Working It Out After Baby

Mother and baby doing yoga

Not all of us are lucky enough to have a six-pack the day after giving birth like Giselle. The pooch, jelly belly, baby belly, whatever you want to call it, is still there months after you had the baby and it feels like it will never go away. It took a long time to grow that beautiful belly and it will take at least that amount of time, if not longer, for it to go back. Embracing your new curves and what they stand for and not beating yourself up because you don’t fit into your skinny jeans six, seven or even twelve months after giving birth is something we all should do. Take time to focus on the little miracle you protected with that belly for the nine plus months and how wonderful it is to be a new mommy.
Once your doctor clears you, begin a workout routine, but start out slowly; your body is still recovering. If you were able to exercise during pregnancy and were cognizant of your diet, getting back into shape after your baby is born, while it will take some time, should be a little easier than if you didn’t exercise and eat properly. If you weren’t able to exercise while you were pregnant or didn’t consume a healthy diet, don’t worry; you will still be able to get back into shape, if you work hard, it will happen.

Taking postnatal classes in the beginning, once you can begin exercising, is a great option. I took prenatal classes up until my baby was 8 months old. For me it was helpful to be told what moves and modifications I should do. Our bodies are still vulnerable and certain moves can actually be harmful to us if not done properly.

I asked Carrie Campbell, Owner of Positively Pilates and my favorite Pilates instructor, her advice on how to get fit:

Q: When can I start working out after giving birth?

A: Most new moms are so sleep deprived that working out is the last thing on their mind, but if you are the exception to that rule, I recommend waiting 4-6 weeks after a vaginal birth and 6-8 weeks after a Cesarean. Another rule of thumb is that you should have completely stopped bleeding before resuming exercise and of course checks with your Doctor first! If you are breastfeeding, exercising too much too early can slow down breast milk production so be careful. Also if you start working your abs too soon you will actually build a bulge, which is exactly what you don’t want!

Q: What are some good exercises to start with?

A: Start simple and work smart. Listen to your body. Don’t expect to run a 5K or do 500 sit-ups after you have had a baby! I always recommend brisk walking to build up your cardiovascular strength. Do Kegels, belly breath and splinted ab curls to build back your core strength. Push-ups and squats on a wall are great to strengthen your arms and legs. Last but not least don’t forget to stretch! The neck, shoulders and upper back get very tight because of all of the rounding forward we do as mothers (pushing the stroller, changing diapers, breastfeeding, etc.) Definitely add shoulder and neck stretches into your workouts…you will thank me for it later!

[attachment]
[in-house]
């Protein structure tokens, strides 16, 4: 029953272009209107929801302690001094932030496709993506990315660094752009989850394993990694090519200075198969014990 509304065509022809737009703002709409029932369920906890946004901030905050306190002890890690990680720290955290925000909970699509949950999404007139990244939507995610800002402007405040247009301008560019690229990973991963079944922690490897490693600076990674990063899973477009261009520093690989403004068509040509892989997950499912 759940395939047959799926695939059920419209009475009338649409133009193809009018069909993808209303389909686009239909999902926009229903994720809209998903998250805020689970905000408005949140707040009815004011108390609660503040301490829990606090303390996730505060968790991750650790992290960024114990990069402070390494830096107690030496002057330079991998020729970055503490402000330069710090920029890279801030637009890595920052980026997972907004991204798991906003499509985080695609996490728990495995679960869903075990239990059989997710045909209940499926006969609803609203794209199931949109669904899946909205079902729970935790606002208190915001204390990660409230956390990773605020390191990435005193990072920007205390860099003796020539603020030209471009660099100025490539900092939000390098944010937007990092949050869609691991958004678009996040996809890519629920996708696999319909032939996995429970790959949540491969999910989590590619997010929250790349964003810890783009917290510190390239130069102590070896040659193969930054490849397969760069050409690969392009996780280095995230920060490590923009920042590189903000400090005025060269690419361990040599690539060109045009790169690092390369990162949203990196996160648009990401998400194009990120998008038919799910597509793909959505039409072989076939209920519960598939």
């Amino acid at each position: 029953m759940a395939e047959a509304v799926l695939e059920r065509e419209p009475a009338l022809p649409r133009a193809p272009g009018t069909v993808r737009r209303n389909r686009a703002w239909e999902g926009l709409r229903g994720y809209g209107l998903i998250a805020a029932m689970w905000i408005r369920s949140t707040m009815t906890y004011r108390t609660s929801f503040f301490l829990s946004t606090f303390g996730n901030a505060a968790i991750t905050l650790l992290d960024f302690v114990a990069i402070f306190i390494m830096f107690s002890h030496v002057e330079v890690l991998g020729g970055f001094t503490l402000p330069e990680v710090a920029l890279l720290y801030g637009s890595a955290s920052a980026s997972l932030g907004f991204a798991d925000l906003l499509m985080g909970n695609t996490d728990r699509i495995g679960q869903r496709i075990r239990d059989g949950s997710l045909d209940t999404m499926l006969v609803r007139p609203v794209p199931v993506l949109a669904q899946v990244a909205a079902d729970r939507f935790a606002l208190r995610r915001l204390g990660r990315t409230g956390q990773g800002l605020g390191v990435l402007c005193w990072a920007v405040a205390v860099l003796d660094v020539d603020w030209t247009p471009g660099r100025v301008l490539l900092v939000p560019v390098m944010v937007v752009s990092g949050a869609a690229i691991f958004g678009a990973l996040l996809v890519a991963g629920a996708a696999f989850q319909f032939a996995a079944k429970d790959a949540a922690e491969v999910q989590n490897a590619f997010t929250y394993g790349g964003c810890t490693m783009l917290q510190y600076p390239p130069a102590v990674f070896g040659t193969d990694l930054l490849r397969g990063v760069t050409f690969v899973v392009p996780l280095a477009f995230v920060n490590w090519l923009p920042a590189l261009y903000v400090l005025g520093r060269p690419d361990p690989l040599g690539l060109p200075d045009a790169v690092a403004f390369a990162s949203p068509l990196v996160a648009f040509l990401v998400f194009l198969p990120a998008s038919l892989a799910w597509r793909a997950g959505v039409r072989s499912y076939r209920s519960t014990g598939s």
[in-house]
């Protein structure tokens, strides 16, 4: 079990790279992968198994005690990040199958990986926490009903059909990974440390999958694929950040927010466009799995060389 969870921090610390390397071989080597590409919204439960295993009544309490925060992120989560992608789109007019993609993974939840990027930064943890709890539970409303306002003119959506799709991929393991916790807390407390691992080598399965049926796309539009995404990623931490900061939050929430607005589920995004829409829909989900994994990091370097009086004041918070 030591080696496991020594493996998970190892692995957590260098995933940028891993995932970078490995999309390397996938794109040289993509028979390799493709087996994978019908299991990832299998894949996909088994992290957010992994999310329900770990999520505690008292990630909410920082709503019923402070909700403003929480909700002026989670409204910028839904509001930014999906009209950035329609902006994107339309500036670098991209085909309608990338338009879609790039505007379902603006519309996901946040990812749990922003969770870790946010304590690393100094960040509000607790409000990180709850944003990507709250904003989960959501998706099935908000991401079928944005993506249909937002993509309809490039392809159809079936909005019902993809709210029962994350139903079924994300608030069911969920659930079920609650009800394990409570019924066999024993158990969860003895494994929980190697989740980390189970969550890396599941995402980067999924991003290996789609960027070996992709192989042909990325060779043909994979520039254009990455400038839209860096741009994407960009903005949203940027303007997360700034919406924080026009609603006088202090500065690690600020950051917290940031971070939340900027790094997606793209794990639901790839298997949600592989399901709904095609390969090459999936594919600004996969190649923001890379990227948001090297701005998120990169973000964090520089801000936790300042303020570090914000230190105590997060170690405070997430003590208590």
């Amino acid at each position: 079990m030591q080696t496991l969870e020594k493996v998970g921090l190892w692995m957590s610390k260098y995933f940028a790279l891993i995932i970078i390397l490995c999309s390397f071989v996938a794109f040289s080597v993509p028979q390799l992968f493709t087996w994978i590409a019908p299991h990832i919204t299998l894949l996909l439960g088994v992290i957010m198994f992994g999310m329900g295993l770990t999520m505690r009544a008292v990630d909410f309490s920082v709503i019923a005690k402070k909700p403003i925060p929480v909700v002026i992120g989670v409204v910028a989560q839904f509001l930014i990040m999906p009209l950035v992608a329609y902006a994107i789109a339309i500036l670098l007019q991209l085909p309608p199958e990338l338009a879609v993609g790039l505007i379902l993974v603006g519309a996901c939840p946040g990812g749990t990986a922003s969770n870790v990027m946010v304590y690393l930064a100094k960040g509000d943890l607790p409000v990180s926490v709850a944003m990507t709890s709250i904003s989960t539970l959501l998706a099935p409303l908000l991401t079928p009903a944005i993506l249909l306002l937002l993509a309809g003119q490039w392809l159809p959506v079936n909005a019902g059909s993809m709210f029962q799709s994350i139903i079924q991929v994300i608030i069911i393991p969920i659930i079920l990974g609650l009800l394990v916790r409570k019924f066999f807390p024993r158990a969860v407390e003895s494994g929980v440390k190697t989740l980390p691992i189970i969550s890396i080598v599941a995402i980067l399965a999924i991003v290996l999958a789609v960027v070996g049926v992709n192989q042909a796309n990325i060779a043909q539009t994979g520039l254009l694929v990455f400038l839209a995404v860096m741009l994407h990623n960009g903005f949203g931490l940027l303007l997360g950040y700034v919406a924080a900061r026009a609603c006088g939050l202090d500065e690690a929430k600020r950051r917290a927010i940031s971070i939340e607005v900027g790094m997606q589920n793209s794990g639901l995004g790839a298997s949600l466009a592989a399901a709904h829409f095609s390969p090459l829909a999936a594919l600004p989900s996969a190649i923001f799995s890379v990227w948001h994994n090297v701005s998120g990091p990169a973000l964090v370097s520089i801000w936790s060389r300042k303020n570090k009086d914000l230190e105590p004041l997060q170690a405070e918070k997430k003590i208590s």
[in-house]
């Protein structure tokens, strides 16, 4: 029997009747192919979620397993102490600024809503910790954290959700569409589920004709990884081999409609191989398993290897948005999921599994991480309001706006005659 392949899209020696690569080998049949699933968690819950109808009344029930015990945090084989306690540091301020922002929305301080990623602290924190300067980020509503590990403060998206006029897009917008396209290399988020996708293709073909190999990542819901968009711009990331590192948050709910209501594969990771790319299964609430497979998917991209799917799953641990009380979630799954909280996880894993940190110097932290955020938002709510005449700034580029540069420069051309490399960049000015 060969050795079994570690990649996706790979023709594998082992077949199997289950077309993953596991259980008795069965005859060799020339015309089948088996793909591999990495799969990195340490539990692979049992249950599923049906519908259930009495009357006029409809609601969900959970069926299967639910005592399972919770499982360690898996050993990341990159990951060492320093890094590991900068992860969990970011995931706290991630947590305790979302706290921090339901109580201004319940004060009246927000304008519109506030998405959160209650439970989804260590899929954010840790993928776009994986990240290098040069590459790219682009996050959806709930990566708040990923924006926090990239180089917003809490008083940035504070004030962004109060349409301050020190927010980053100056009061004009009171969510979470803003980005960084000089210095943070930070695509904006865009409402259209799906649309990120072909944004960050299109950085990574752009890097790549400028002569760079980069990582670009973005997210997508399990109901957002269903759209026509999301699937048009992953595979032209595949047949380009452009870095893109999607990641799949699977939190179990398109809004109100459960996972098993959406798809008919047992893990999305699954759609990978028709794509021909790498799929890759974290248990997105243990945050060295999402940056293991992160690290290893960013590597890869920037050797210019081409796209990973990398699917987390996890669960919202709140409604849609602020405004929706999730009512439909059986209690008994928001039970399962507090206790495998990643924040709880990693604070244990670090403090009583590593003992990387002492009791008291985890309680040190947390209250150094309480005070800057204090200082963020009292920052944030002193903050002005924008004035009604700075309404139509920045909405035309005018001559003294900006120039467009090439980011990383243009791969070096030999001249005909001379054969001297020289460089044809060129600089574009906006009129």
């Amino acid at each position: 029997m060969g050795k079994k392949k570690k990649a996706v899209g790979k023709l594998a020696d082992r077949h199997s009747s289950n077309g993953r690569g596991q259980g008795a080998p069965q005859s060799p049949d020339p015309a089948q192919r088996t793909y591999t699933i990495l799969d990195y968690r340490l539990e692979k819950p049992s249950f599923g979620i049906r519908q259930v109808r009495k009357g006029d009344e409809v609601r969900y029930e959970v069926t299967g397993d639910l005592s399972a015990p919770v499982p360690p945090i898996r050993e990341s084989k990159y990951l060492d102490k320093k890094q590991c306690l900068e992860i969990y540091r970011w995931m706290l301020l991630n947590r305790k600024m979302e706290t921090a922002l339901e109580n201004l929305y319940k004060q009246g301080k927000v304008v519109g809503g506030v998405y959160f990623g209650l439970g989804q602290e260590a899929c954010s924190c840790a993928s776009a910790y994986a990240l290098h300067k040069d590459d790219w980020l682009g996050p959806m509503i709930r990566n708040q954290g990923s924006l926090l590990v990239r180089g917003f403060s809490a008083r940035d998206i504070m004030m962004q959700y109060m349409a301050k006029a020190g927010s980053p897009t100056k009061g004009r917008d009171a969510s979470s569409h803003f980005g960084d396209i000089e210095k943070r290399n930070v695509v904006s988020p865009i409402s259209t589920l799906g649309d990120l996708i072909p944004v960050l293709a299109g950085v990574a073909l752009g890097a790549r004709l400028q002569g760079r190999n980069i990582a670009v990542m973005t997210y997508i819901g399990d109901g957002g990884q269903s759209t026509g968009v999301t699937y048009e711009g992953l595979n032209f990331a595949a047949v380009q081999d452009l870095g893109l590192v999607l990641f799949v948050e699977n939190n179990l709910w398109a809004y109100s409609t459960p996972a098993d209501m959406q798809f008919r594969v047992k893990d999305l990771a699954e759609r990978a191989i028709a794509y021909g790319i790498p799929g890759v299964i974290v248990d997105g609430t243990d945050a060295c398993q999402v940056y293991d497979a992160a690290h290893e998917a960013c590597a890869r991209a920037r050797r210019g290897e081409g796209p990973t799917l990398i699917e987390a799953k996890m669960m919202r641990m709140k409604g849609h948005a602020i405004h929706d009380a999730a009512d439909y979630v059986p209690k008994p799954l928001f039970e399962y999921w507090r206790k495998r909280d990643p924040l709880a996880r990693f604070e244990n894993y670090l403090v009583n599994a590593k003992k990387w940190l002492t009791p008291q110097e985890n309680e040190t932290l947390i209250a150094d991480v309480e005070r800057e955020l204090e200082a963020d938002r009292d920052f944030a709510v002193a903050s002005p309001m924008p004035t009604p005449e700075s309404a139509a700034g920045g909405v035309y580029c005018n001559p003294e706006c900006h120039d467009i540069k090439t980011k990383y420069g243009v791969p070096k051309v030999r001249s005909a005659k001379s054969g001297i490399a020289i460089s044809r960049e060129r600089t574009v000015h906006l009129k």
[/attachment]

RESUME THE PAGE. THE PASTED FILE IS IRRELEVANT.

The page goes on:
Q: Why can’t I do some of the moves I was able to do before I was pregnant?

A: Your body simply needs time to heal. Pregnancy is a highly complex physiological state. It over stretches and can potentially separate the abdominal wall, it changes the natural curves of your spine, your ligaments get loose and your muscles get tight. So, just like it took your body nine months to go through a pregnancy it will take you approximately nine months to recover from it. For some women it is less and for some a little more. The key is consistency to your exercise regime and a healthy diet!

Q: What is diastasis and how do I know if I have it?

A: Diastasis recti, also known as abdominal separation, is when the right and left sides of the rectus abdominus separate along the linea alba. The abdominals are held together by a thin connective tissue and when your abs stretch during pregnancy they can potentially split. It happens most frequently with multiple gestation and multiple pregnancies. It is measured by width and depth. 1-2 fingers width is common and will heal naturally, 3-4 fingers width needs much more attention and professional help. It is very hard to diagnose while pregnant, but women who have it typically complain about a long burning sensation from their sternum to their pubic bone (the linea alba). Postpartum you can check for it by lying on your back with bent knees. Curl your head, neck and shoulders up and try to keep your abs relaxed. Then, take your index and middle fingers and feel along your center line from the sternum to the pubic bone putting light pressure downward. If you feel a gap where you can distinctly feel that the two sides of your abs have separated that is a diastasis. Most OBGYNs check for this at the six-week check up. If yours does not please request it.

Q: Besides Pilates, what are some other good workouts to get your tummy back in shape?

A: Although I love all forms of fitness, Pilates is the best way to regain core strength and pelvic floor control after having a baby. DO NOT do sit-ups or crunches. Even if you only have a one-finger width diastasis sit ups and crunches will only make it worse! Planks are a great way to work your abs with out flexion and therefore without the risk of separating your abs further. Try holding a forearm plank for 30 seconds and you will feel your abs working hard. Make sure that as you hold your plank you breathe and try to lift your abdominals up towards your spine.

I originally wrote this article for Mommies 247 and I loved it so much I had to share!

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